Supporters throng streets as Myanmar leader Suu Kyi returns from The Hague

Clay Curtis
December 15, 2019

Dozens of her supporters gathered outside the court in The Hague and noisily chanted "We stand with you Aung San Suu Kyi" as she arrived to give her speech.

"The Rohingya have suffered enough and deserve nothing less than a dignified return to their homesteads, equality under the law, and a life of respect", said European Foundation For South Asian Studies (EFSAS), in its commentary, while referring to Myanmar State Counsellor Aung San Suu Kyi's statement during ICJ hearing over alleged human rights abuses of Rohingya in her country. With her being a part of the government setup, today she is vehemently protecting the very same army which is reported to have committed grave atrocities against the Rohingya community.

She used a dramatic appearance at the court in The Hague on Wednesday to say there was no "genocidal intent" behind the operation that led to some 740,000 Rohingya fleeing into neighbouring Bangladesh.

He said that those killed included "infants beaten to death or torn from their mothers' arms and thrown into rivers to drown".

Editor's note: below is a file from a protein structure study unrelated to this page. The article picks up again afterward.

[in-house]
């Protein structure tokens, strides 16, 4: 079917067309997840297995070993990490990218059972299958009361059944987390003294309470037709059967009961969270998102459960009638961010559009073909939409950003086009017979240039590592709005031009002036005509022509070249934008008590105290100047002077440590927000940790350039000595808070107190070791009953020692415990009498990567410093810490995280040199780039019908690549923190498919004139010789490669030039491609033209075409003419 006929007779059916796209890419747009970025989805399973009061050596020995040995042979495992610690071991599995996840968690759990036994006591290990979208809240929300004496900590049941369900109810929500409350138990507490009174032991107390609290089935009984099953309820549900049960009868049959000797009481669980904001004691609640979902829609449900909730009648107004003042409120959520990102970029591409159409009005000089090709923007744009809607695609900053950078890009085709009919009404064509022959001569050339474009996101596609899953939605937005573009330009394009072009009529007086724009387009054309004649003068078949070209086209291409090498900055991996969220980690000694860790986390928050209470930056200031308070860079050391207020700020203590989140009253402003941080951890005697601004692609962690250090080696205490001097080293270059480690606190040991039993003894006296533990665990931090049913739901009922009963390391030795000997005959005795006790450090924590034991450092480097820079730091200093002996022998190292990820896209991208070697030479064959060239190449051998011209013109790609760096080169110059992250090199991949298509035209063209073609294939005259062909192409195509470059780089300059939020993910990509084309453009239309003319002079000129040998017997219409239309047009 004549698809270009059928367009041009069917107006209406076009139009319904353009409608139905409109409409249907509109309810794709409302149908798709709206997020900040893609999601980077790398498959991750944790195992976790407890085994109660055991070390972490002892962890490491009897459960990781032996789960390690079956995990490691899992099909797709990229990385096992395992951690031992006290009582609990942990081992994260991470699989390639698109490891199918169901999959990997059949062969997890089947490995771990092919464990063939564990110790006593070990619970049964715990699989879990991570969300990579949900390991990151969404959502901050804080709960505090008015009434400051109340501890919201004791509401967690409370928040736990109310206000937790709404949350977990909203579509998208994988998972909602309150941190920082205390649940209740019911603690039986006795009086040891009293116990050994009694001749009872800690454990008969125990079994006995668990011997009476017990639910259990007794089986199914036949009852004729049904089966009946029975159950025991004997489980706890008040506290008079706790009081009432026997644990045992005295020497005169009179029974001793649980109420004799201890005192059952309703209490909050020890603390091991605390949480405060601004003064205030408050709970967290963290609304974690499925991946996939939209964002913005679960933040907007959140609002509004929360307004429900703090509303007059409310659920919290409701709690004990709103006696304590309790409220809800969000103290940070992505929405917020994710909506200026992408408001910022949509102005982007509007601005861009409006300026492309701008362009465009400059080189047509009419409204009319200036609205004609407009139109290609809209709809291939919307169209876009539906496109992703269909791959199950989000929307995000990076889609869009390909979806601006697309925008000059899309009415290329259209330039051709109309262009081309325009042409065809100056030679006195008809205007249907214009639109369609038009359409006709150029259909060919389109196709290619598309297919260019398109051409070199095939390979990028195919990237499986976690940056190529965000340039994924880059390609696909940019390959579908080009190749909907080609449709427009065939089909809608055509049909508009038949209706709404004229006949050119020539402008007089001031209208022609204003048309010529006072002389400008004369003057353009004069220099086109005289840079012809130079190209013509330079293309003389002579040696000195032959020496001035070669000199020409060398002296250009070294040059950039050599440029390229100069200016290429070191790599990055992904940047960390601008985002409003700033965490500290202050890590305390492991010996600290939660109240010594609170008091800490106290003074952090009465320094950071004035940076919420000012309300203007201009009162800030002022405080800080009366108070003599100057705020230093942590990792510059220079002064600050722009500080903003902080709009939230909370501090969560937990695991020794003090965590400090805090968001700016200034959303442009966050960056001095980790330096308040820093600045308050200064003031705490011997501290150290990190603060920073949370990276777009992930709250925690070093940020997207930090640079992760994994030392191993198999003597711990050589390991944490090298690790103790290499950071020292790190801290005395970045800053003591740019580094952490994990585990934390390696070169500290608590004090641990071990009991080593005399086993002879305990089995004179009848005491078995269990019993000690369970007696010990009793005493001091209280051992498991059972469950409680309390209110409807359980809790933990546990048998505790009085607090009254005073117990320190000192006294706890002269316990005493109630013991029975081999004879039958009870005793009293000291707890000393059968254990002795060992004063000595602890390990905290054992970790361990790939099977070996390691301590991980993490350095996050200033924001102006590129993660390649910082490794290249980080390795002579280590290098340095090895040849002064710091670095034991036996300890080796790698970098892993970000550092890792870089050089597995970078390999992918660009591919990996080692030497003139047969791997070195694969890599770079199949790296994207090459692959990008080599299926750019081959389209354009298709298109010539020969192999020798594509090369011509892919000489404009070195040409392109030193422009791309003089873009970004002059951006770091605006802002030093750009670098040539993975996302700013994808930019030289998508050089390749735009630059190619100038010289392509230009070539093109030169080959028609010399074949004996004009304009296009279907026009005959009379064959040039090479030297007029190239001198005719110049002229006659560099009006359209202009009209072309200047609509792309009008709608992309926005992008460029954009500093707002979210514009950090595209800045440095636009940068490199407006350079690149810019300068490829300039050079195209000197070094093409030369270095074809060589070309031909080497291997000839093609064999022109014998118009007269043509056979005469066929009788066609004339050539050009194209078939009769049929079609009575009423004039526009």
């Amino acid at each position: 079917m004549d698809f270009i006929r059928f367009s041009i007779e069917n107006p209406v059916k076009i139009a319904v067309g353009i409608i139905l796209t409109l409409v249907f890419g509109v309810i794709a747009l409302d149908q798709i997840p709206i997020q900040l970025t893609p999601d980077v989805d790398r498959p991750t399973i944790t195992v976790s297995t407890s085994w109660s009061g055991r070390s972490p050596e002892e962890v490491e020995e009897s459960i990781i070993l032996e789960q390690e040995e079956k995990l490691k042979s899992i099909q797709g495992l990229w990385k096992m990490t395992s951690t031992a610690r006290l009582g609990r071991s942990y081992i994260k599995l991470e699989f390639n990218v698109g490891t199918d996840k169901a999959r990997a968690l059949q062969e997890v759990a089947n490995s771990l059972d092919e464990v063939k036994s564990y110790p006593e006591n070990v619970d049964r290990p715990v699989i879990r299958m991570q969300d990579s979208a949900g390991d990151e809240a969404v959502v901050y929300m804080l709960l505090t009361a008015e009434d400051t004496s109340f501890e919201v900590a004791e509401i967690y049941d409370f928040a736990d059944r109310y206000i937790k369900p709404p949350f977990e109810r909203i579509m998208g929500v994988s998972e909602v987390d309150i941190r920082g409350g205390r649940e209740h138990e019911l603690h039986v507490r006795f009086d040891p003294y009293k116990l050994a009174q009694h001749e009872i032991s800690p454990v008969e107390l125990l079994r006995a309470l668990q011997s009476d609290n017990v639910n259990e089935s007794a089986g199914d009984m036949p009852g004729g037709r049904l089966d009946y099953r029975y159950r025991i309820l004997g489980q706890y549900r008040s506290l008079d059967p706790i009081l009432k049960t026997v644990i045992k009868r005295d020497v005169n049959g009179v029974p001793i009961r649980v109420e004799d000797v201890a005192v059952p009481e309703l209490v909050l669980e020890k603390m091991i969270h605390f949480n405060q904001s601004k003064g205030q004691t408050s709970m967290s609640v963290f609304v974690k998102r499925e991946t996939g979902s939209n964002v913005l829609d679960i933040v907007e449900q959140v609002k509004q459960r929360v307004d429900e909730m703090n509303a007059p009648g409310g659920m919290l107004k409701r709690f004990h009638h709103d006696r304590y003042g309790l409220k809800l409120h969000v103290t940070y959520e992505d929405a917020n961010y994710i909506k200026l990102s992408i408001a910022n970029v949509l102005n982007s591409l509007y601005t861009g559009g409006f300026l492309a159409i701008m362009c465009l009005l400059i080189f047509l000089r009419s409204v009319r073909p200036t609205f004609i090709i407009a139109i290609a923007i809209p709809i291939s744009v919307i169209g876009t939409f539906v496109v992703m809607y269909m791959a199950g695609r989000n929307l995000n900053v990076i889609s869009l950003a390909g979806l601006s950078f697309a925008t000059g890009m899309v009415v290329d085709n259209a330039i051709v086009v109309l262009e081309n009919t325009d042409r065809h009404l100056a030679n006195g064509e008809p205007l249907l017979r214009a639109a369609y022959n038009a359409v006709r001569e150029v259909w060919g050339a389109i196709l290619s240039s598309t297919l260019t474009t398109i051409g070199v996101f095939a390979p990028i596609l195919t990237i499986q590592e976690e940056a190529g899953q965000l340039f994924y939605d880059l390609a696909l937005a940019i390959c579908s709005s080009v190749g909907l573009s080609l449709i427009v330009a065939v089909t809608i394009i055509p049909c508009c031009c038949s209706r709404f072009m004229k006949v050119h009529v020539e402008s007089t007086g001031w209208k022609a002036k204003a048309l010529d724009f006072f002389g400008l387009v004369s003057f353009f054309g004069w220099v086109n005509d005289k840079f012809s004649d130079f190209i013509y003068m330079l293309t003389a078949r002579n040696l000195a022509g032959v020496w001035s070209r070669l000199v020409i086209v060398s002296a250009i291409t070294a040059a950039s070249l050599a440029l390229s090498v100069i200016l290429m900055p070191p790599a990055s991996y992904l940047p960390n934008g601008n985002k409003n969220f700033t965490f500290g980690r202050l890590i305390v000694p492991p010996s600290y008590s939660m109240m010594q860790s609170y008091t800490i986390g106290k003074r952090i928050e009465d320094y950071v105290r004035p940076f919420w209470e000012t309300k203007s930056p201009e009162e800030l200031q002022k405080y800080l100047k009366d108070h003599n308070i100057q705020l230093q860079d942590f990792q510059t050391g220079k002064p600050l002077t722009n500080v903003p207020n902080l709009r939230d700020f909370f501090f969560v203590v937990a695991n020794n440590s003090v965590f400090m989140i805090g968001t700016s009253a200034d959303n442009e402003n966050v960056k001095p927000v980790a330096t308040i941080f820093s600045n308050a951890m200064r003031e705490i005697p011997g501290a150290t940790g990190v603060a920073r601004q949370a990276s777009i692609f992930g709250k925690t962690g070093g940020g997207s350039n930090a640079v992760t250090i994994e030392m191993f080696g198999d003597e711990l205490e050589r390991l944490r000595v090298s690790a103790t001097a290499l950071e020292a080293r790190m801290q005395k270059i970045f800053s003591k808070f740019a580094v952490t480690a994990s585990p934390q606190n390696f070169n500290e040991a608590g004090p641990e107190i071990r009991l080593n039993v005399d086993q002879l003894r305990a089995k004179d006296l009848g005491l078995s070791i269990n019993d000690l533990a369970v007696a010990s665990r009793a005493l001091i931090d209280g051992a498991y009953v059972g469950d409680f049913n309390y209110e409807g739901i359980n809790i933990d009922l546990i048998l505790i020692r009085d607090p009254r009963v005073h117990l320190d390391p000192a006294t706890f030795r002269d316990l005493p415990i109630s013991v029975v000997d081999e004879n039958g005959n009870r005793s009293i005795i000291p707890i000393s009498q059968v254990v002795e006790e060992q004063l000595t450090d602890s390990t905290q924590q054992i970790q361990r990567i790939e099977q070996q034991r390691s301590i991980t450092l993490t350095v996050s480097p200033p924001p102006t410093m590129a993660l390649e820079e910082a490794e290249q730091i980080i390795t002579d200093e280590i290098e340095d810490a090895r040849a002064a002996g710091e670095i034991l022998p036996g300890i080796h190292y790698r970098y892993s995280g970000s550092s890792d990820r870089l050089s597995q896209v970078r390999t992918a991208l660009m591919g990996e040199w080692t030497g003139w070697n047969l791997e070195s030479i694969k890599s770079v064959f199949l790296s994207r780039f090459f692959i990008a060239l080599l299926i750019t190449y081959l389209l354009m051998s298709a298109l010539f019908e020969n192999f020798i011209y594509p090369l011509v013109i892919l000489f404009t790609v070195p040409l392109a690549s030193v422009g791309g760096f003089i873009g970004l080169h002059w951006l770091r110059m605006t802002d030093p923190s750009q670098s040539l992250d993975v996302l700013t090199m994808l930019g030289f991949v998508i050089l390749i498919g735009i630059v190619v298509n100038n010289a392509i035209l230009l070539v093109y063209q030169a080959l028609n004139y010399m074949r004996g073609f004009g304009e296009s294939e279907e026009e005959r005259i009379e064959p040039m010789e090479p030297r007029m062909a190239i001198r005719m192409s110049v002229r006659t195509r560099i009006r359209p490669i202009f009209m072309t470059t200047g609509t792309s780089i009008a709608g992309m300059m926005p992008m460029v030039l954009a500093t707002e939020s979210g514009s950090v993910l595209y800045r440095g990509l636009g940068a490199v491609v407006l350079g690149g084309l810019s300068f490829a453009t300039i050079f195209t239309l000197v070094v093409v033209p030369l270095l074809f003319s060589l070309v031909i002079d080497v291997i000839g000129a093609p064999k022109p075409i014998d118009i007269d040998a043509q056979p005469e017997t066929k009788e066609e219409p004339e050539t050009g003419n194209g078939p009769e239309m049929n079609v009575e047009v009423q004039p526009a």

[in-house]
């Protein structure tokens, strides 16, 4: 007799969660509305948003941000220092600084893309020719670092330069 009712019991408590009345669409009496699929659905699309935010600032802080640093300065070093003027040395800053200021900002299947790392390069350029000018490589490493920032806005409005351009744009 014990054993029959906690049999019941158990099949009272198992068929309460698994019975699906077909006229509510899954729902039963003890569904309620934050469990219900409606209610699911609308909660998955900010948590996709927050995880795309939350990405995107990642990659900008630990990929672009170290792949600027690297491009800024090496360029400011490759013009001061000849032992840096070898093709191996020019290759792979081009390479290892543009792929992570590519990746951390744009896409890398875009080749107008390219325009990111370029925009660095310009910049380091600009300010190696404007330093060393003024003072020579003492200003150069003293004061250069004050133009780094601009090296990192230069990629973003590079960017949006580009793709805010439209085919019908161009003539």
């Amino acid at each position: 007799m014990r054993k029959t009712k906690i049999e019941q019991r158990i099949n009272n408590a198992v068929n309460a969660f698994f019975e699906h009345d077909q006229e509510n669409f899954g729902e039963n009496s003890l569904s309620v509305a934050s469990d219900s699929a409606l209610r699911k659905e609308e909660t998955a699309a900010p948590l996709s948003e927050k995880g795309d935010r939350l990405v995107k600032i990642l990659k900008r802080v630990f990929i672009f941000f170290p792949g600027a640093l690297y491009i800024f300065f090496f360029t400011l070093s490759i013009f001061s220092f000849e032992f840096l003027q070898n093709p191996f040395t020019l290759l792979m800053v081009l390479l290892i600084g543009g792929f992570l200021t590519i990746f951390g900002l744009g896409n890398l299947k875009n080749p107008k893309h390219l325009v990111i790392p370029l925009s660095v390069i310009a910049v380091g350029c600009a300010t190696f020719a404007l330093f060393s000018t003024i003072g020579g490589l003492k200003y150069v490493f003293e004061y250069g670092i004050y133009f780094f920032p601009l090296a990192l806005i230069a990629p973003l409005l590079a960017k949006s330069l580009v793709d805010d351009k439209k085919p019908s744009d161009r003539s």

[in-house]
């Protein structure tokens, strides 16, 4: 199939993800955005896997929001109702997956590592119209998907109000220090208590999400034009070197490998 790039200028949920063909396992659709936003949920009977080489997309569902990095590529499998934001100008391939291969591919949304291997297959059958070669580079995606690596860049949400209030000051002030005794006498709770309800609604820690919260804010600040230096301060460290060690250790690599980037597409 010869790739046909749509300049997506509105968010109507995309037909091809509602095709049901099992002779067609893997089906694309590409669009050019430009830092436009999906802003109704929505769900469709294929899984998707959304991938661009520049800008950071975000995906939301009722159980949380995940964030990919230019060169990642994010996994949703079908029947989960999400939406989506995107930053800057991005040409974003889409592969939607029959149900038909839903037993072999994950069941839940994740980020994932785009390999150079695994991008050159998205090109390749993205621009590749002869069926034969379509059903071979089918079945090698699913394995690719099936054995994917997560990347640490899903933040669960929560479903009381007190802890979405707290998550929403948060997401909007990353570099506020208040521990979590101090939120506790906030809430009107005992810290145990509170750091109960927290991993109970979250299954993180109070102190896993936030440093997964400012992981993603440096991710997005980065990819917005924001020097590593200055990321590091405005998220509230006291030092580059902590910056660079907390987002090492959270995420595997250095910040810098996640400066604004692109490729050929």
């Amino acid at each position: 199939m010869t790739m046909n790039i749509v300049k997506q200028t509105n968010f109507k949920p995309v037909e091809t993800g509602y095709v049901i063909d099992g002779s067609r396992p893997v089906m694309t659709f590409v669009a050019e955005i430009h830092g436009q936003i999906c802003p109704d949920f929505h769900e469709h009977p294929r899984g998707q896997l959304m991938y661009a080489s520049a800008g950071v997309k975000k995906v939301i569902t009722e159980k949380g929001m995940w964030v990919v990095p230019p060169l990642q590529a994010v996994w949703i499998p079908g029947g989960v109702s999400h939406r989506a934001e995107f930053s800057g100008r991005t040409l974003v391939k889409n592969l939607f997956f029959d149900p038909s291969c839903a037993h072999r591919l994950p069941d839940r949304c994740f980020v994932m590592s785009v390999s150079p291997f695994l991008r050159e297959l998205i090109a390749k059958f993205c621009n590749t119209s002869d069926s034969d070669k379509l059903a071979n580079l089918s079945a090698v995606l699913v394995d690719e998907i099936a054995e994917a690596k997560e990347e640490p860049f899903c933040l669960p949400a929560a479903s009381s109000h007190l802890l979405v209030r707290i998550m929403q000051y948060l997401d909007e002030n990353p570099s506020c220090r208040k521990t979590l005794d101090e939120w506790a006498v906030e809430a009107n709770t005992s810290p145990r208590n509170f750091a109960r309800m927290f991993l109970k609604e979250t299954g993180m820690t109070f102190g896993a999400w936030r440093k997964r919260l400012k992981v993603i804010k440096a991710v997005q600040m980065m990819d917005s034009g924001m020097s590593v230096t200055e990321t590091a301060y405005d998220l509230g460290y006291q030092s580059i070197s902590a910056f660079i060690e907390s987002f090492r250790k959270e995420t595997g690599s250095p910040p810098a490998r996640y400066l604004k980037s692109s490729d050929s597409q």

The commentary cited, Suu Kyi as saying in her statement before the ICJ, that Arakan Rohingya Salvation Army (ARSA) has received weapons and explosives training from Afghan and Pakistani militants.

The lawyer said Suu Kyi had also failed to deny the conclusions of a 2018 United Nations investigation that found that genocide had been committed in Myanmar against the Rohingya.

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But DeMarco says citizens can change that at the ballot box. "This will be an election issue year next year". Representative David Trone (D-Md) of the 6th Distinct issued a statement last week in support of this bill.

"Armed conflict can never be an excuse for genocide".

There are independent reports which show that not only have the Rohingya Muslims faced horrific violence at the hands of Myanmar security forces in 2016 and 2017, but they have also been subjected to decades-long systematic discrimination.

Principally-Muslim Gambia has taken majority-Buddhist Myanmar to the courtroom within the Hague, accusing it of breaching the 1948 UN Genocide conference and looking for emergency measures to guard the Rohingya.

"What is most striking is what Myanmar has not denied", Reichler said.

For now, both countries await the decision from the ICJ - with experts estimating that it may take anywhere from two weeks to one month minimum.

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